No more shimming

    Jim Luttrall
    www.MrInspector.net
    Plano, Texas

  6. #6
    imported_John Smith's Avatar
    imported_John Smith Guest

    Default Re: Exterior Door Installation

    Jim,
    That sure looks like the hardware in the photo. Thanks for the help!


  7. #7
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    Default Re: Exterior Door Installation

    Quote Originally Posted by Jim Luttrall View Post
    Not saying it is right, approved, or good but there IS a special shim screw.
    This part is correct: "Not saying it is right, approved, or good"

    The door is required to be installed in accordance to its installation instructions (yes, doors have installation instructions - and yes they need to be followed), and the installation instructions will tell you what size, length, and embedment the fasteners are required to have (into concrete or wood) and those types and sizes of fasteners are required to be used for the door to be installed correctly ... and to pass code.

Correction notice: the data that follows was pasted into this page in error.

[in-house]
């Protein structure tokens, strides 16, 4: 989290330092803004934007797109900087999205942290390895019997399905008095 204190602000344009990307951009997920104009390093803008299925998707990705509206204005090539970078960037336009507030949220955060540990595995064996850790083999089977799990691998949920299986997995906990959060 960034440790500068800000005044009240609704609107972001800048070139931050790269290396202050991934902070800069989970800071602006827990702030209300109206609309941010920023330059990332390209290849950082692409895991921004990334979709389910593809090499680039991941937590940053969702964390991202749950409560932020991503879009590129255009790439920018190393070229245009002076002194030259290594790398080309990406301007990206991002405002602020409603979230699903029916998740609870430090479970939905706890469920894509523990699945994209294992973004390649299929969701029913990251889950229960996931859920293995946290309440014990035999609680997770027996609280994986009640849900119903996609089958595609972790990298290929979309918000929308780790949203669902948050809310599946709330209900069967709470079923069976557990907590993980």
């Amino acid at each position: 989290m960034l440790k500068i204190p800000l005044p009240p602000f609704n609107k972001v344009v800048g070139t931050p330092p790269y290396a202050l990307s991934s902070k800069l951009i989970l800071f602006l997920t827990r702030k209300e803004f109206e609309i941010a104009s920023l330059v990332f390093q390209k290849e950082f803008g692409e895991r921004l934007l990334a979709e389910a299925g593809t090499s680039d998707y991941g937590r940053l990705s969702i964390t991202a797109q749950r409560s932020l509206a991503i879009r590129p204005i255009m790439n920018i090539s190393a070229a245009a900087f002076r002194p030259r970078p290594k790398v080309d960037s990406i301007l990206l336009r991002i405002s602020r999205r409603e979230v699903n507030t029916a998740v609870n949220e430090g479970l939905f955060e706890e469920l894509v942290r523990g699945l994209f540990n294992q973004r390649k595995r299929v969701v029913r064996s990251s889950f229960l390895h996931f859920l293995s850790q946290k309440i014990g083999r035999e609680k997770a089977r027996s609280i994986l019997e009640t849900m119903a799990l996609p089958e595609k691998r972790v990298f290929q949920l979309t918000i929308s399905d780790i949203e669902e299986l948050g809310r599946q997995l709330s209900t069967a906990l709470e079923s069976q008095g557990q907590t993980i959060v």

Such as this: Installing an Exterior Door (bold is mine)

    1. After making these adjustments, temporarily nail the door in place with 16d finishing nails through the hinge jamb near the hinge locations. Do not drive the nails all the way in.
    2. Remove any shipping braces from the door, then open and close it to test its operation. It should operate freely.
    3. From outside the house with the door closed, make sure there is an even contact between the door face and the weatherstripping attached to the frame opposite the hinge jamb. Make any adjustments if necessary by adjusting the jamb in or out at the top or bottom.
    4. From inside the house with the door closed, examine the edges of the door. Adjust the lock-side jamb until there is an even gap (about 1/8") all around between the door edges and the faces of the jambs.